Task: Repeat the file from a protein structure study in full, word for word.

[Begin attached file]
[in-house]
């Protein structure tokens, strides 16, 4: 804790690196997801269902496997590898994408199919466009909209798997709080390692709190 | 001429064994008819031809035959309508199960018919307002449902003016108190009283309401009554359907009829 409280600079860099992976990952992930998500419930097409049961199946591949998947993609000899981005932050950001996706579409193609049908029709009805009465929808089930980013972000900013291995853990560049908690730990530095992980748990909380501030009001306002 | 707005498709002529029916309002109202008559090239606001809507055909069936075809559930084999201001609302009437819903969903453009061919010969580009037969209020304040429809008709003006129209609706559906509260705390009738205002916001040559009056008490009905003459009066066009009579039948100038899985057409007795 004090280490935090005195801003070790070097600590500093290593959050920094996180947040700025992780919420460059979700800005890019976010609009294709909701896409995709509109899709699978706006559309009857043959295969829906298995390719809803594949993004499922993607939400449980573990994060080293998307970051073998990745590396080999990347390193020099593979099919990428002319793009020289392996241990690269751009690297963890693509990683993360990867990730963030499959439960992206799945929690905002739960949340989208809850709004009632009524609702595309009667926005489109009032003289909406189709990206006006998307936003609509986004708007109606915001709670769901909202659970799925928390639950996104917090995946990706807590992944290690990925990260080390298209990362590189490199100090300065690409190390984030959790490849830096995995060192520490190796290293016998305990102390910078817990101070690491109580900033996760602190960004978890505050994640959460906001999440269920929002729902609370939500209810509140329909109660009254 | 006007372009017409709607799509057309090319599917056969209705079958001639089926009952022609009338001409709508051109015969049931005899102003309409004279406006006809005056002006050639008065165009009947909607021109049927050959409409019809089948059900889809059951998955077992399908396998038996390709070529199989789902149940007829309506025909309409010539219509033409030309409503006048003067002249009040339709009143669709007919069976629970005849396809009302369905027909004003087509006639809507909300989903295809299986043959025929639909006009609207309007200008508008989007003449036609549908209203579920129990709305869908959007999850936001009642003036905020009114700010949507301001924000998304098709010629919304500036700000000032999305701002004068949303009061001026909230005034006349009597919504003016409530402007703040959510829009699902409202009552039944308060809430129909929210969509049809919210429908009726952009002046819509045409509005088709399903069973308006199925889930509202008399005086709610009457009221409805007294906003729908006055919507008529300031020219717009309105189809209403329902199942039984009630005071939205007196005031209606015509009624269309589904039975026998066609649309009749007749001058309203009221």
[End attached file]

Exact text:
[in-house]
């Protein structure tokens, strides 16, 4: 804790690196997801269902496997590898994408199919466009909209798997709080390692709190 | 001429064994008819031809035959309508199960018919307002449902003016108190009283309401009554359907009829 409280600079860099992976990952992930998500419930097409049961199946591949998947993609000899981005932050950001996706579409193609049908029709009805009465929808089930980013972000900013291995853990560049908690730990530095992980748990909380501030009001306002 | 707005498709002529029916309002109202008559090239606001809507055909069936075809559930084999201001609302009437819903969903453009061919010969580009037969209020304040429809008709003006129209609706559906509260705390009738205002916001040559009056008490009905003459009066066009009579039948100038899985057409007795 004090280490935090005195801003070790070097600590500093290593959050920094996180947040700025992780919420460059979700800005890019976010609009294709909701896409995709509109899709699978706006559309009857043959295969829906298995390719809803594949993004499922993607939400449980573990994060080293998307970051073998990745590396080999990347390193020099593979099919990428002319793009020289392996241990690269751009690297963890693509990683993360990867990730963030499959439960992206799945929690905002739960949340989208809850709004009632009524609702595309009667926005489109009032003289909406189709990206006006998307936003609509986004708007109606915001709670769901909202659970799925928390639950996104917090995946990706807590992944290690990925990260080390298209990362590189490199100090300065690409190390984030959790490849830096995995060192520490190796290293016998305990102390910078817990101070690491109580900033996760602190960004978890505050994640959460906001999440269920929002729902609370939500209810509140329909109660009254 | 006007372009017409709607799509057309090319599917056969209705079958001639089926009952022609009338001409709508051109015969049931005899102003309409004279406006006809005056002006050639008065165009009947909607021109049927050959409409019809089948059900889809059951998955077992399908396998038996390709070529199989789902149940007829309506025909309409010539219509033409030309409503006048003067002249009040339709009143669709007919069976629970005849396809009302369905027909004003087509006639809507909300989903295809299986043959025929639909006009609207309007200008508008989007003449036609549908209203579920129990709305869908959007999850936001009642003036905020009114700010949507301001924000998304098709010629919304500036700000000032999305701002004068949303009061001026909230005034006349009597919504003016409530402007703040959510829009699902409202009552039944308060809430129909929210969509049809919210429908009726952009002046819509045409509005088709399903069973308006199925889930509202008399005086709610009457009221409805007294906003729908006055919507008529300031020219717009309105189809209403329902199942039984009630005071939205007196005031209606015509009624269309589904039975026998066609649309009749007749001058309203009221």